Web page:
The four o’clocks volunteer every spring. As late summer’s heat bears upon them, they will become brown and leggy, but now at midsummer the plants are dark, plump, and glossy-green. Their flowers are fresh and bright, inflamed and sunny. Hummingbirds feast at the funneled amphoras. They drink voraciously, stopping only to chase other hummers from the stash. Their window of opportunity is short; there are only so many blossoms to go around. By mid-morning, those there are will close in upon themselves, remaining shuttered until the cool of dusk teases them apart.
I water the plants by hand. I have left the hose trickling while I go inside to get coffee. When I come out, I stoop for the hose. A female Anna’s buzzes by my ear. She feeds on a pink blossom less than a foot from my head. I stay bent. She darts from pink to yellow, yellow to pink, thrusting her needly beak into each flower, gorging quickly, nimbly. She turns from her feast to beat the air in front of my eye. I hope she doesn’t find it’s blue inviting. Apparently she does not, for she revisits the flowers, each in turn. Satisfied for the moment, she zooms into the bee-humming cover of the pepper tree.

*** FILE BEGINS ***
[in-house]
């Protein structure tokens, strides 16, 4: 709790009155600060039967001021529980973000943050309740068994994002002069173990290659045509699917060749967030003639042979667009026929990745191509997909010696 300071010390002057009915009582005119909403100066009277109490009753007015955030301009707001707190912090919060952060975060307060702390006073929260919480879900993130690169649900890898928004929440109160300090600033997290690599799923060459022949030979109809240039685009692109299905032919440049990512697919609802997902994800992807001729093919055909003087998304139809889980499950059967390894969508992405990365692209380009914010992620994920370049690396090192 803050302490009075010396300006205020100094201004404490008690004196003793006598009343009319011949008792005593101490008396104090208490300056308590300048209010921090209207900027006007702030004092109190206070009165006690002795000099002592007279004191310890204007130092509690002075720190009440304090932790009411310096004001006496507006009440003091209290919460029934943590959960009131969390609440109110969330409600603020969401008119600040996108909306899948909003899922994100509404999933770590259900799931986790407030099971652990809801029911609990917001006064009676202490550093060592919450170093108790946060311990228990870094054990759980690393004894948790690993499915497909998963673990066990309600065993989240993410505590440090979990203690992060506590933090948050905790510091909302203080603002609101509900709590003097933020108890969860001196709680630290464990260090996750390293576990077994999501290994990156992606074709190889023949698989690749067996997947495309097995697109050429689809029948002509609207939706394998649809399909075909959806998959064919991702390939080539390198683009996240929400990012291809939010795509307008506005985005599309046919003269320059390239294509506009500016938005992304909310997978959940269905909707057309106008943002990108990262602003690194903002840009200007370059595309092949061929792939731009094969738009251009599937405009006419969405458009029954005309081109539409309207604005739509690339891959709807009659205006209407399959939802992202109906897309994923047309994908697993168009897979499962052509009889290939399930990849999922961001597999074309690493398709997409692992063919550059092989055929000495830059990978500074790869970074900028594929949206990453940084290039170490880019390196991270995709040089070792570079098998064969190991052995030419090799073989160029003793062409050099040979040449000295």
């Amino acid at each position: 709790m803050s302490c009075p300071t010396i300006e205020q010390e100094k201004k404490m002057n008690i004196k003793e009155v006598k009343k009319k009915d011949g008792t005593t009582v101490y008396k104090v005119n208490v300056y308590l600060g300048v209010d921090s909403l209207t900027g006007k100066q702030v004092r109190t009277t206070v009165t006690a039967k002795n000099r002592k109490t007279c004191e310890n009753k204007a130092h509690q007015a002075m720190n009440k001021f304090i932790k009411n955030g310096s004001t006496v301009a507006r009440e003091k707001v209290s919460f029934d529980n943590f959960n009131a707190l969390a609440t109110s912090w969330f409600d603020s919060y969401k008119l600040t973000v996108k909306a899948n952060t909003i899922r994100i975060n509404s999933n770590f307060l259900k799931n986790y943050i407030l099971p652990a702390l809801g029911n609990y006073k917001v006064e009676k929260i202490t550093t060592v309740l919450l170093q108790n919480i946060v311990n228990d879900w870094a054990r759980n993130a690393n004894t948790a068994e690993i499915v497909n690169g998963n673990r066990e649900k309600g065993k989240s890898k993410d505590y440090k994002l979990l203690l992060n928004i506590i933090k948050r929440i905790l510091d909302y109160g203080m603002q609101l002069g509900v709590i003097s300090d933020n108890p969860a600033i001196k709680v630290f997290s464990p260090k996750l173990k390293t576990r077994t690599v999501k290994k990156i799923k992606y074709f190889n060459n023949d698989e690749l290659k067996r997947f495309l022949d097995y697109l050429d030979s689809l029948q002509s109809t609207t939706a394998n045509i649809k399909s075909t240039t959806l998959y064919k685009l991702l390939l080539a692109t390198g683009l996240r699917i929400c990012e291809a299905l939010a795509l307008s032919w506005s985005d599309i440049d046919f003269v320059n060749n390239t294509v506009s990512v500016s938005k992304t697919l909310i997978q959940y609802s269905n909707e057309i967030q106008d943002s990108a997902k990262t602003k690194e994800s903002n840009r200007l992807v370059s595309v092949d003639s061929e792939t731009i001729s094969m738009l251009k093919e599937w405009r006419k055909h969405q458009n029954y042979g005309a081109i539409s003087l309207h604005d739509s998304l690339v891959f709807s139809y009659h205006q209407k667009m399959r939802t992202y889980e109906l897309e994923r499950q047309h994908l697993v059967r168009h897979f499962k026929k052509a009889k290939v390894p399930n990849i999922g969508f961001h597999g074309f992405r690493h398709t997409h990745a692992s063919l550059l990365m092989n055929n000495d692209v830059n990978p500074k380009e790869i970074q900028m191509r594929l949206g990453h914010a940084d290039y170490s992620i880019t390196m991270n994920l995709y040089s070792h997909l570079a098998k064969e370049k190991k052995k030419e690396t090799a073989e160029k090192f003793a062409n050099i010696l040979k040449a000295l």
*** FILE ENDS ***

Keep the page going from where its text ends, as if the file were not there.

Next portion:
I straighten and begin to spray the plants. My thumb on the nozzle creates a shimmering arc of diamonds and rubies, emeralds, sapphires and topaz. The hummingbird drops from the pepper tree. She hovers before the display, a queen considering her jewels. I, the queen’s devoted handmaid, hold the hose perfectly steady. The queen lifts her white-trimmed gown and steps forward into the dazzling bath. She pirouettes, wetting her back, her front, and then her back again before flapping with wettened wings back to her tree.
I finish watering and return to the porch. I sip coffee. The flowers close. Hummingbirds doze. The bees drone on.
Grace is given.